Skip to main content
main-content
Top

01-08-2022 | Non-small-cell lung cancer | Adis Journal Club | Article

Targeted Oncology

Randomized Versus Real-World Evidence on the Efficacy and Toxicity of Checkpoint Inhibitors in Cancer in Patients with Advanced Non-small Cell Lung Cancer or Melanoma: A Meta-analysis

share
SHARE
print
PRINT
insite
SEARCH

Authors: Evangelos Digkas, Anthony Jagri Tabiim, Daniel Smith & Antonis Valachis

Abstract

Background

Both randomized controlled trials (RCTs) and real-world evidence (RWE) studies provide results regarding the efficacy and toxicity of checkpoint inhibitors in cancer patients. The results from these two sources are considered complementary but whether they are comparable remains unknown.

Objective

The aim of this study was to compare the efficacy and toxicity of checkpoint inhibitors between RCTs and RWE studies in patients with advanced non-small cell lung cancer (NSCLC) or melanoma.

Patients and Methods

Two electronic databases were searched to identify eligible studies, either RCTs or RWE studies, investigating the efficacy or toxicity of checkpoint inhibitors given for indications that were approved by the European Medicines Agency (EMA) at the date of the last search. A meta-analysis was performed and the pooled estimates of objective response rates (ORR), progression-free survival (PFS), overall survival (OS), and toxicity and treatment discontinuation between RCTs and RWE studies were compared.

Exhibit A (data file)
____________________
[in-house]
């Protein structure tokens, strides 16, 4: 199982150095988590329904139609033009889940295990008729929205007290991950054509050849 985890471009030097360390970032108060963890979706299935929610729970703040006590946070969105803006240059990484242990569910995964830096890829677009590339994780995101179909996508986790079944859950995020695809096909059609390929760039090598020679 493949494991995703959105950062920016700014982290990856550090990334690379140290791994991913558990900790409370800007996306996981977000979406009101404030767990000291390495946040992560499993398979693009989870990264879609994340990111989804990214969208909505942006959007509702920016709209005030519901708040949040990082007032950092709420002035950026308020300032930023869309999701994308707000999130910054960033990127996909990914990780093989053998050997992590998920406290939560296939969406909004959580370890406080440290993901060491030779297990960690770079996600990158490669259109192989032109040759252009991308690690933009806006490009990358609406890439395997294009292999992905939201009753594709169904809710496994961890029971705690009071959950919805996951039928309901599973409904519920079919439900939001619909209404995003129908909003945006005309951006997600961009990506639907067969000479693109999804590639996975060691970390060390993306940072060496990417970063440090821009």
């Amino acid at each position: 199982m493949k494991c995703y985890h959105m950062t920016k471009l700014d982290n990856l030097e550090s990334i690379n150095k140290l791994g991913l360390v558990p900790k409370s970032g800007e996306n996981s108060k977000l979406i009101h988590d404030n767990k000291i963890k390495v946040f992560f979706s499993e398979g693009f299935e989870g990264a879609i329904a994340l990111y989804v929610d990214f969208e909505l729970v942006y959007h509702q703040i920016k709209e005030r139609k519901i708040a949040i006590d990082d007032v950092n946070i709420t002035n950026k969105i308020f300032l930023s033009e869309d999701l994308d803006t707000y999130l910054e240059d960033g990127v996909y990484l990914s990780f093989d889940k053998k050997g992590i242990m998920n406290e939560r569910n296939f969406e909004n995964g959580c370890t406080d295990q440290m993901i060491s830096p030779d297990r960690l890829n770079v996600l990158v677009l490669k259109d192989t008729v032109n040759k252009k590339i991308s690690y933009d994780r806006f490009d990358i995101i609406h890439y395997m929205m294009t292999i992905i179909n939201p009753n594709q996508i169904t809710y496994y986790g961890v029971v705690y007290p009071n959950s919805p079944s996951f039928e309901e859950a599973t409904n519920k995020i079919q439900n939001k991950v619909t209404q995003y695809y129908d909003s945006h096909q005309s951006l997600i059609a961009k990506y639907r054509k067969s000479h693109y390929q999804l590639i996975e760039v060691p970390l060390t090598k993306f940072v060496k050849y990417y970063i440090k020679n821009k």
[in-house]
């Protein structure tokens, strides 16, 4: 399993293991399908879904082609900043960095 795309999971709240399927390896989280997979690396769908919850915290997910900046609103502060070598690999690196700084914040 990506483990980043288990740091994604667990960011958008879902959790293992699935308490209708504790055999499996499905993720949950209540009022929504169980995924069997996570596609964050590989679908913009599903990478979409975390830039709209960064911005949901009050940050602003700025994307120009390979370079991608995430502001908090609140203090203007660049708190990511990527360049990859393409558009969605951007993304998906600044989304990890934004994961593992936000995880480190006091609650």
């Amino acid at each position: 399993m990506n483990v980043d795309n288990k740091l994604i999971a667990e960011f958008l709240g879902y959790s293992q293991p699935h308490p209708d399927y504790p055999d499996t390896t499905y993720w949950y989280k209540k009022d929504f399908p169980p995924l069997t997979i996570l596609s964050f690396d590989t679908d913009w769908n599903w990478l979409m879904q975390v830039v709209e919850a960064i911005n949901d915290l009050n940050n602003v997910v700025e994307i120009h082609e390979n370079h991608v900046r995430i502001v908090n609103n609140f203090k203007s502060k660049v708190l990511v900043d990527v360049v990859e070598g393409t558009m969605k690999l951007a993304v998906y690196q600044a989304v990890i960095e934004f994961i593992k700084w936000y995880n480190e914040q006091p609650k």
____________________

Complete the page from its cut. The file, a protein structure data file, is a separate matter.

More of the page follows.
Results

In total, 43 RWE studies and 15 RCTs were eligible, with adequate data for pooled estimates for immunotherapy indications regarding NSCLC and melanoma. No statistically significant or clinically meaningful differences in terms of pooled PFS, OS, or rates of treatment discontinuation due to toxicity between RCTs and RWE studies were observed. In some indications, a higher rate of response rates and lower rate of toxicity in favor of RWE was observed.

Conclusion

In patients with melanoma or NSCLC, the clinical value of checkpoint inhibitors is evident in both RCTs and real-world settings. Some differences in response or toxicity rates in favor of RWE mainly reflects the inherent difficulties in evaluating these outcomes in RWE studies.

View the full open access article

Key Points

By comparing the efficacy and toxicity of checkpoint inhibitors between randomized controlled trials (RCTs) and real-world evidence (RWE) studies, we found no statistically significant or clinically relevant differences in terms of progression-free survival or overall survival within the same indication.

In some indications, a higher rate of response rates and lower rate of toxicity in favor of RWE was observed that mainly reflects the inherent difficulties in evaluating these outcomes in RWE studies.